The UN’s summit on global warming, where they hoped to sign world leaders up to more green measures to combat carbon dioxide, is not proving to be a popular affair. The USA, China, Canada, Australia, Japan and Russia want no part in more targets to cut carbon dioxide. China’s President, Xi Jinping has more pressing matters to attend to, as does Mr Modi of India. More surprisingly, Angela Merkel the German Chancellor and leading representative of the world’s last bastion of anti carbon dioxide enthusiasm, the EU, is also unavailable to come.
Mrs Merkel would be well advised to stay at home and with her energy advisers to try and work out how to keep the German lights on and the factory wheels turning at acceptable cost. Germany is very dependent on unreliable renewables, and also on Russian gas. As a result, ironically, Germany is turning more and more to depend on coal, one of the worst fuels if cutting carbon dioxide is your main aim. Germany’s anti carbon dioxide policy turns out to be both dearer and less successful than America’s. By going for self sufficiency in oil and gas, and relying more on domestic gas for energy production, the USA has done a better job in curbing carbon dioxide than Germany. The USA refused to join in global target driven approaches. The EU did join in but simply failed to hit the more exacting targets.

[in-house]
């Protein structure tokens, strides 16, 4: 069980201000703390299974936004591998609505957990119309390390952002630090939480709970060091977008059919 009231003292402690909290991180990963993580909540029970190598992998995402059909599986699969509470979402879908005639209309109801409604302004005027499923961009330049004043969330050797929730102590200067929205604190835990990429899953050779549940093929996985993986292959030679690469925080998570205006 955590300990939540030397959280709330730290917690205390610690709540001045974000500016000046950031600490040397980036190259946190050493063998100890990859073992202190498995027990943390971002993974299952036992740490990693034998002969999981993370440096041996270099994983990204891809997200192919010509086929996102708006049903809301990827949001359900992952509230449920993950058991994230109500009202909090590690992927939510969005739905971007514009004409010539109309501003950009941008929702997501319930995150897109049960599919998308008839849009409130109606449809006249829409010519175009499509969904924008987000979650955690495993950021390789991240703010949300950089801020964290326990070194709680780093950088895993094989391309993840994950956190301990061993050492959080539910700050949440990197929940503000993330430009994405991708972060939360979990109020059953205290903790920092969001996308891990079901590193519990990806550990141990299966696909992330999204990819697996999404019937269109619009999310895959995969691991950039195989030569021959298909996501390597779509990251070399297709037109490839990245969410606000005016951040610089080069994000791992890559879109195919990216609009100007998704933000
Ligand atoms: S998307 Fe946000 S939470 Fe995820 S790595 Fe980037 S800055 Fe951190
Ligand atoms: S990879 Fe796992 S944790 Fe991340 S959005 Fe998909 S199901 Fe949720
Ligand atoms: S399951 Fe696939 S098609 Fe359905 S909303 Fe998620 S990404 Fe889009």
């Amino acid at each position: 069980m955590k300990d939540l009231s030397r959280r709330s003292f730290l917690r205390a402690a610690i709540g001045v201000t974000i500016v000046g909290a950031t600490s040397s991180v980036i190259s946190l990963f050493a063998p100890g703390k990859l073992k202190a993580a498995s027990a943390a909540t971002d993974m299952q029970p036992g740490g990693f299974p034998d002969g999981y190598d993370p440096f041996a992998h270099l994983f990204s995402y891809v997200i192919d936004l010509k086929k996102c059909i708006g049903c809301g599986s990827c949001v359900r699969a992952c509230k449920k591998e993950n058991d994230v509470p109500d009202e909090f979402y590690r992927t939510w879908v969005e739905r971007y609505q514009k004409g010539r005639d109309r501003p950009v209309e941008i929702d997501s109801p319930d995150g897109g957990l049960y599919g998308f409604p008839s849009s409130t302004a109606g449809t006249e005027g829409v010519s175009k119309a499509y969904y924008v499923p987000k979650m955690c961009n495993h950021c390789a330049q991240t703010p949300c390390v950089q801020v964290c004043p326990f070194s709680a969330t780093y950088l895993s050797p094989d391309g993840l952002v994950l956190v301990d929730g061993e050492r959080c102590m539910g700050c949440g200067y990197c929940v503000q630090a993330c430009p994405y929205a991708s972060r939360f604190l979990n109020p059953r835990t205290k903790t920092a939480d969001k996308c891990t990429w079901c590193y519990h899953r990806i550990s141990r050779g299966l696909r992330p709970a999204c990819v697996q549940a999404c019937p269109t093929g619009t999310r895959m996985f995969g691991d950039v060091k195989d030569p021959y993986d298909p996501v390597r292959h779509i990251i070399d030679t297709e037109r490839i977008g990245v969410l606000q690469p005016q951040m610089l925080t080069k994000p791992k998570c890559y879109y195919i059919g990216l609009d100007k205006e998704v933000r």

The Kyoto agreement ran out in 2012. The planned extension to 2020 agreed at Doha has so far only been ratified by 11 out of the 144 countries involved. It looks as if green is the last decade’s colour when it comes to the main countries of the world. It would be a good time to have an audit of what has worked and what has not when it comes to keeping the lights on, keeping the bills down and producing power that does least environmental damage. We might find that conventional wisdom about who has got it right and wrong is not correct.